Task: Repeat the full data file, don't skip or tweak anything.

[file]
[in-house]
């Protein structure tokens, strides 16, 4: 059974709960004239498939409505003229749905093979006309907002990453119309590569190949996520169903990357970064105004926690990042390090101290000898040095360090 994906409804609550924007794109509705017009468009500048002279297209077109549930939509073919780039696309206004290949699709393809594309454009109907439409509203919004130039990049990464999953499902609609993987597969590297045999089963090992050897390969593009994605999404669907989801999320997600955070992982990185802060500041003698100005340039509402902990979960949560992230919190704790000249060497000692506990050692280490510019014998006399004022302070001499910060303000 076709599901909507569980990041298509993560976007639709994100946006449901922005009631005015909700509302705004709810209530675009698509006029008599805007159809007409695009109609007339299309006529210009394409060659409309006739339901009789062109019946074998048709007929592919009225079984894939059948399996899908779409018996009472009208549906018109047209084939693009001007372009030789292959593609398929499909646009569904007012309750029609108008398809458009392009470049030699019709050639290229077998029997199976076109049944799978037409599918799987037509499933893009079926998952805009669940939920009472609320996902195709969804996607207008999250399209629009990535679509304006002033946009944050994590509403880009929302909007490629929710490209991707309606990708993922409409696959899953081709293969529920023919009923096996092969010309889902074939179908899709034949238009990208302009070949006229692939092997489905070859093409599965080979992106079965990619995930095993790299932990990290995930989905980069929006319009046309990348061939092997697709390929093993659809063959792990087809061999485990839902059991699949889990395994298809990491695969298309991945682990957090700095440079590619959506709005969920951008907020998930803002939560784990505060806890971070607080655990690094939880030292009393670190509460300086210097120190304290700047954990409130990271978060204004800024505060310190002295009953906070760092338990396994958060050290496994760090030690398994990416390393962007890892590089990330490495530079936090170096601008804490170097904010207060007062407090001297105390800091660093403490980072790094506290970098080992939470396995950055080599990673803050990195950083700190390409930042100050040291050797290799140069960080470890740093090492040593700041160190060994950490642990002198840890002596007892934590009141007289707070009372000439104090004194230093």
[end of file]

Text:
[in-house]
């Protein structure tokens, strides 16, 4: 059974709960004239498939409505003229749905093979006309907002990453119309590569190949996520169903990357970064105004926690990042390090101290000898040095360090 994906409804609550924007794109509705017009468009500048002279297209077109549930939509073919780039696309206004290949699709393809594309454009109907439409509203919004130039990049990464999953499902609609993987597969590297045999089963090992050897390969593009994605999404669907989801999320997600955070992982990185802060500041003698100005340039509402902990979960949560992230919190704790000249060497000692506990050692280490510019014998006399004022302070001499910060303000 076709599901909507569980990041298509993560976007639709994100946006449901922005009631005015909700509302705004709810209530675009698509006029008599805007159809007409695009109609007339299309006529210009394409060659409309006739339901009789062109019946074998048709007929592919009225079984894939059948399996899908779409018996009472009208549906018109047209084939693009001007372009030789292959593609398929499909646009569904007012309750029609108008398809458009392009470049030699019709050639290229077998029997199976076109049944799978037409599918799987037509499933893009079926998952805009669940939920009472609320996902195709969804996607207008999250399209629009990535679509304006002033946009944050994590509403880009929302909007490629929710490209991707309606990708993922409409696959899953081709293969529920023919009923096996092969010309889902074939179908899709034949238009990208302009070949006229692939092997489905070859093409599965080979992106079965990619995930095993790299932990990290995930989905980069929006319009046309990348061939092997697709390929093993659809063959792990087809061999485990839902059991699949889990395994298809990491695969298309991945682990957090700095440079590619959506709005969920951008907020998930803002939560784990505060806890971070607080655990690094939880030292009393670190509460300086210097120190304290700047954990409130990271978060204004800024505060310190002295009953906070760092338990396994958060050290496994760090030690398994990416390393962007890892590089990330490495530079936090170096601008804490170097904010207060007062407090001297105390800091660093403490980072790094506290970098080992939470396995950055080599990673803050990195950083700190390409930042100050040291050797290799140069960080470890740093090492040593700041160190060994950490642990002198840890002596007892934590009141007289707070009372000439104090004194230093």